Aviation Support Services

Industry Profile Report

Dive Deep into the industry with a 25+ page industry report (pdf format) including the following chapters

Industry Overview Current Conditions, Industry Structure, How Firms Operate, Industry Trends, Credit Underwriting & Risks, and Industry Forecast.

Call Preparation Call Prep Questions, Industry Terms, and Weblinks.

Financial Insights Working Capital, Capital Financing, Business Valuation, and Financial Benchmarks.

Industry Profile Excerpts

Industry Overview

The 4,300 aviation support services in the US provide airport operation, repair, maintenance, storage and ferrying services. Primary services offered include maintenance and repair; fixed base operators (FBO) services; airport administration and operation service; and handling services for goods (cargo, baggage). Other services include air traffic control, runway services (cleaning, snow removal), de-icing, and parts inventory management services.

Regulated Environment

The US aviation industry is heavily regulated by the Federal Aviation Administration (FAA) which sets the standards for repair and operation of all aircraft and parts.

Advances in Technology

Advances in technology have fundamentally changed the need for maintenance, repair and overhaul services.

Industry size & Structure

The average US aviation support services provider employs about 51 workers and generates $7-8 million annually.

    • The US aviation support services industry consists of about 4,300 firms that employ 230,200 workers and generate over $32 billion annually.
    • The industry is moderately concentrated at the top and fragmented at the bottom; the top 50 companies account for about 57% of industry revenue.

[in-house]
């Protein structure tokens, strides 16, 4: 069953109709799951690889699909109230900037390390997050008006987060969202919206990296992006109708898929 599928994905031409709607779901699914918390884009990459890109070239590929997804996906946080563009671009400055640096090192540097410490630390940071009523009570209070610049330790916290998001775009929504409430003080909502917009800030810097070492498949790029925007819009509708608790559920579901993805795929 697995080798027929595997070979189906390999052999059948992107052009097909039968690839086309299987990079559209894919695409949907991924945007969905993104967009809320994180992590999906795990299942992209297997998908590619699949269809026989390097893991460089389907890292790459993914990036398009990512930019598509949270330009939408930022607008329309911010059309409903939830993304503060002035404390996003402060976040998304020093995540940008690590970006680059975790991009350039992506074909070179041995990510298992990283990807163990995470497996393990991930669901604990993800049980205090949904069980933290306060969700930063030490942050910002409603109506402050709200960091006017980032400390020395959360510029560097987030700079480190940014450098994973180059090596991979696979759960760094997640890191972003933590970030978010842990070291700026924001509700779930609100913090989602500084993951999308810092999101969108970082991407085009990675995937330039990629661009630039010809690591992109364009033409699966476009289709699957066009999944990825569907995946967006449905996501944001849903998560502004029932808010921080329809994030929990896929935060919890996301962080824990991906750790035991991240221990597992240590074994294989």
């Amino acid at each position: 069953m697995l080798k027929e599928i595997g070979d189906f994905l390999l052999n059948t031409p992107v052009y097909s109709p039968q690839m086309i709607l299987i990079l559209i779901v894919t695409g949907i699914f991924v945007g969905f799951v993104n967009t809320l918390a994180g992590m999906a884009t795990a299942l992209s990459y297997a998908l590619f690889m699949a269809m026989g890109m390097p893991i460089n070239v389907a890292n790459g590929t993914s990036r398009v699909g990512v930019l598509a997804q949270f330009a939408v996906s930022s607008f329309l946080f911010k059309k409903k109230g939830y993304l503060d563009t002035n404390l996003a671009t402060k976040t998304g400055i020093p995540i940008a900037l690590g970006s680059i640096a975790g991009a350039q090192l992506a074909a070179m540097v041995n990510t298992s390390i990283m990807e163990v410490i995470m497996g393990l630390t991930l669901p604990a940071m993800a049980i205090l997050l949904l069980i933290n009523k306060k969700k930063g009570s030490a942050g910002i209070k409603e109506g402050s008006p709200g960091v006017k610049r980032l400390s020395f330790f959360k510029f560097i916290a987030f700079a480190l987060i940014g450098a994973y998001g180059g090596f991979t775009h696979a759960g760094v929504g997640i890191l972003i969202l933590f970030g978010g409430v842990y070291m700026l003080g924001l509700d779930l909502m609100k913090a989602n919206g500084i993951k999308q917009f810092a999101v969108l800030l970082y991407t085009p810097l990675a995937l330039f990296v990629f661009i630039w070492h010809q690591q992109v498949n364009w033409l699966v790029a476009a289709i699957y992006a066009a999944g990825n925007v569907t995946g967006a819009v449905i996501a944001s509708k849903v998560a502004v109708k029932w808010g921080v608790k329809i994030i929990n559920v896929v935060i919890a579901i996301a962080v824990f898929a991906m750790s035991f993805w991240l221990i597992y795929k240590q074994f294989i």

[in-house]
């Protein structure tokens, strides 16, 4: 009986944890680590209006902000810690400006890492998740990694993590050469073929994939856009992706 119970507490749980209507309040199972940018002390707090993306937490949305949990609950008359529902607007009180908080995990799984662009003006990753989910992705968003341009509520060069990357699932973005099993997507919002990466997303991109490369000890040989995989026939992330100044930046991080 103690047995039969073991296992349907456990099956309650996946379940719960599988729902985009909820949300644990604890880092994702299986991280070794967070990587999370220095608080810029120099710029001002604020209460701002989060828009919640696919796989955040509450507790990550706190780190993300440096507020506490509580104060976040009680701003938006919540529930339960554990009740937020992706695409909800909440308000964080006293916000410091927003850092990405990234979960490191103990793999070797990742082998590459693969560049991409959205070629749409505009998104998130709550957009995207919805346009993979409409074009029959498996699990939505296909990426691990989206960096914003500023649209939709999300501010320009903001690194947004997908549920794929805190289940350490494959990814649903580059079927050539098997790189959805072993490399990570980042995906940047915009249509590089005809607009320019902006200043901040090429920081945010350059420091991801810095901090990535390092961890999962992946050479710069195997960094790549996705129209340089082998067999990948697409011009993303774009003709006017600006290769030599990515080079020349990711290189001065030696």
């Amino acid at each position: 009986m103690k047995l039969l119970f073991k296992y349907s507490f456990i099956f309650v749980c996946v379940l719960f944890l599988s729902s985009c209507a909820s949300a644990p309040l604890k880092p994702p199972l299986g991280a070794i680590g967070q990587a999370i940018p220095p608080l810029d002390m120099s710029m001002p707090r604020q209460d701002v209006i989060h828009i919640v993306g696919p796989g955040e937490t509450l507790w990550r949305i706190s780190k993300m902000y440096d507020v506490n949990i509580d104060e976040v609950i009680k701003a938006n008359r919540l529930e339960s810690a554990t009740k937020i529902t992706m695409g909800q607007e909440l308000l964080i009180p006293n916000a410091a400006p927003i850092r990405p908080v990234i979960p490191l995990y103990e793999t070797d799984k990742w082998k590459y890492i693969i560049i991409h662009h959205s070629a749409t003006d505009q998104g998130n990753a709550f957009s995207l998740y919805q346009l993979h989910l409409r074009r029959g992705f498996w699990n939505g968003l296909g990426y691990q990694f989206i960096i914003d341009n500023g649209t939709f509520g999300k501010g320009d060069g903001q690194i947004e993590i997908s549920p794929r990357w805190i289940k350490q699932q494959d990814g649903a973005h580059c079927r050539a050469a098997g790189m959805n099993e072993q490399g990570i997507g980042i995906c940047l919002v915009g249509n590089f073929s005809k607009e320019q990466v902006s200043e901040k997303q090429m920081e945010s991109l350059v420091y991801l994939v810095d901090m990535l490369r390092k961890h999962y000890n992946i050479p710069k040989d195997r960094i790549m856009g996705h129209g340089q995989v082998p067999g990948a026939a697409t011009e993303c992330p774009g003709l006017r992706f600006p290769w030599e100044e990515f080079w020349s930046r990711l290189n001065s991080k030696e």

• Large MRO firms include AAR and Aviation Technical Services (ATS). Foreign firms, such as HAECO, offer aviation support services through domestic subsidiaries and joint ventures.
    • The top 100 US aviation markets typically contract with a chain fixed base operator (FBO), such as Signature Flight Support and Atlantic Aviation.
                                Industry Forecast
                                Aviation Support Services Industry Growth
                                Source: Vertical IQ and Inforum

                                Recent Developments

                                Nov 14, 2023 - Firms Increase Prices
                                • Aviation support services modestly raised their prices in the first eight months of 2023 to match rising demand for their services. Labor costs increased, as employment levels were unchanged during the period but average wages for nonsupervisory employees increased significantly.
                                • Major airlines like American, Delta, Southwest, and United have all set targets of achieving net-zero greenhouse gas emissions by 2050. Many expect to make their biggest gains by switching to sustainable aviation fuel (SAF). SAF firms aim to develop a fuel that can easily swap in for conventional hydrocarbons but is produced with sources like crop waste that emit little to no carbon dioxide on balance. The Inflation Reduction Act is giving SAF a boost with nearly $250 million in competitive grants and tax credits. Demand is high and supplies are minuscule, making SAF upward of four times as expensive as conventional fuel. Fuel is already the biggest or second-biggest expense for most airlines.
                                • Sustainable aviation fuel production capacity could potentially increase from 25 million gallons now to nearly 2.2 billion gallons by 2026, according to multinational banking and financial services company Rabobank. SAFs are renewable fuels with similar properties to conventional jet fuel but with a smaller carbon footprint. All SAFs currently approved for commercial use have been derived from biological feedstocks. They are approved for blending with conventional jet fuel at rates up to 50%. “For the time being, biofuels are the only viable solution or feedstock for SAFs, and SAFs offer tremendous potential for the industry for the next 20 years,” Rabobank senior analyst Owen Wagner said. Two of the biggest uncertainties regarding SAFs are policy uncertainty and future competition from non-biobased SAF feedstocks, according to Wagner.
                                • Aviation support services are among the firms struggling to maintain adequate staff. The shortage could be costing the industry $2 billion dollars per year, according to the Aeronautical Repair Station Association. "Whether it's cargo, whether it's the airlines, whether it's corporate aviation or military, there is just so much demand and not enough people to meet it right now," said James Smith, Director of Aviation Maintenance Technology at Marshall University.
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